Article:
As Jack Silversin, president of Amicus Inc., told a packed assembly during December's Institute for Healthcare Improvement (IHI) forum in Orlando, "The word 'engagement' means different things to different people."
"To some doctors, if you tell them we want to engage you, their expectation is that if they receive advice, it means 'You'll do what I say,' " Silversin says. That's not the way it has to be, however, he says.
In essence, engagement means getting everyone on the team to understand the reasons for a policy or practice and incorporate those goals into everyday procedures.
For patients, being engaged means that providers have tried to cultivate their trust, making sure on repeated occasions that they understand their diagnosis and the importance of adhering to the prescribed care regimen, and of course, doing adequate follow-up.
11. Getting to zero. Look for increased controversy in the use of this phrase to describe the goal to reduce adverse events, surgical errors, hospital-acquired infections, ventilator-associated pneumonia, and anything else bad that happens to patients in healthcare settings.
There's a sense among providers that the use of this phrase only provokes frustration, because realistically, zero can never be fully achieved forever. And some events are just not preventable. Simple as that.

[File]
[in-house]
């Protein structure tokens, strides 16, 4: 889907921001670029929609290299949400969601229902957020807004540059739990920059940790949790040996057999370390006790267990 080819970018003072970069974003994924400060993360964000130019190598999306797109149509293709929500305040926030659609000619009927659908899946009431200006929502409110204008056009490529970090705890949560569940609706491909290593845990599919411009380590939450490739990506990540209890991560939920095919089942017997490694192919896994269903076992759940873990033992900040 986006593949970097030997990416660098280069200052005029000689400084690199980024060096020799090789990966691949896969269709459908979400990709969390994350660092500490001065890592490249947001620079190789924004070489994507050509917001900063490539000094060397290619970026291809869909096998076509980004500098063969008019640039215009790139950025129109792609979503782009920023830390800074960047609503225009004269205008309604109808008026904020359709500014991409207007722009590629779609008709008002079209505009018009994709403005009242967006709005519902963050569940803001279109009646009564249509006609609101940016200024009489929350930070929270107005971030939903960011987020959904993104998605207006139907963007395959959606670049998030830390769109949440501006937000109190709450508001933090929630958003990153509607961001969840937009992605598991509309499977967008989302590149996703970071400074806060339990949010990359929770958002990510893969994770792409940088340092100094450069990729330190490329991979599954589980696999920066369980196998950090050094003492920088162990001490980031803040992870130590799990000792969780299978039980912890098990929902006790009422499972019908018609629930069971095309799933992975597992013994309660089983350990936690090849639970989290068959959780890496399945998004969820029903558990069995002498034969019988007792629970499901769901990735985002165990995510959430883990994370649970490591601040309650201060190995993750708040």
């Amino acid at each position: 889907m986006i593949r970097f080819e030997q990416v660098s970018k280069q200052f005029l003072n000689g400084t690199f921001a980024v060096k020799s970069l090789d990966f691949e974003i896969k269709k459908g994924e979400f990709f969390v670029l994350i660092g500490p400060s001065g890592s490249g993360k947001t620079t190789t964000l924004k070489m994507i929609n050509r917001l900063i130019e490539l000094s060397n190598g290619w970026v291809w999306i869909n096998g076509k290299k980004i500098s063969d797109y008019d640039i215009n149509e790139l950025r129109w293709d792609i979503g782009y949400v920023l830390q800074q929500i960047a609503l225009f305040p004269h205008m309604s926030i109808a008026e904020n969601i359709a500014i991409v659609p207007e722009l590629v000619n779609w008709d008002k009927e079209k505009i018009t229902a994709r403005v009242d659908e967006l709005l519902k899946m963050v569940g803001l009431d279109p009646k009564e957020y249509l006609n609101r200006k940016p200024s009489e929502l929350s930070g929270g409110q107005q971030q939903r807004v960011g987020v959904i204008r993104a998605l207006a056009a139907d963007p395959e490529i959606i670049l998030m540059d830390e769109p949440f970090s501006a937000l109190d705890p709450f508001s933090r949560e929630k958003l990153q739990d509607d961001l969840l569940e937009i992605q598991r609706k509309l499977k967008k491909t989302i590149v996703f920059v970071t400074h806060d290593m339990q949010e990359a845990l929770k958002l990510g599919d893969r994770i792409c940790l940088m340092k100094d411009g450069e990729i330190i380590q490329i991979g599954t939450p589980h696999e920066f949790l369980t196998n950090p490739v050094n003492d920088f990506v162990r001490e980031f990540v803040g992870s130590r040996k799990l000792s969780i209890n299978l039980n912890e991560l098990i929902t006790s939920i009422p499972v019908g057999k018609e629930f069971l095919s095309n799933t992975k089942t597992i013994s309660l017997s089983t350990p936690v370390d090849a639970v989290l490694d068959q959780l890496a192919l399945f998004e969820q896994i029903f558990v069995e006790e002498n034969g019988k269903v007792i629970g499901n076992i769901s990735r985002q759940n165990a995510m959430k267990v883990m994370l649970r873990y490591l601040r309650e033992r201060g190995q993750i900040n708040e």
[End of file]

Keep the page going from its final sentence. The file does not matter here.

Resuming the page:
Another take in this controversy is that if an organization does achieve the elusive zero one day, it may provoke a subtle complacency.
12. Service recovery mode. When bad things happen to a restaurant meal or store purchase that wasn't the customer's fault—or it's not clear who was at fault—smart companies go into service recovery mode. A round of free drinks for the wrong order or a hair in the soup. A full refund plus 5% when the wrong gift was sent. The pizza is free when the delivery takes more than 30 minutes.
It could be likewise in healthcare. Increasingly, providers are using this phrase to indicate policies that include apologies and financial compensation, even visits from the CEO, when mishaps occur, even before fault is clearly assigned and long before litigation begins.
A white paper by IHI senior fellow Jim Conway provides case studies of reduced attorneys' fees, improved morale, and happier patients when healthcare providers are transparent and apologetic whenever bad things happen to patients, regardless of who's at fault.
Have any buzzwords—oxymoronic, just plain moronic, or otherwise—to add? Please contribute a comment below.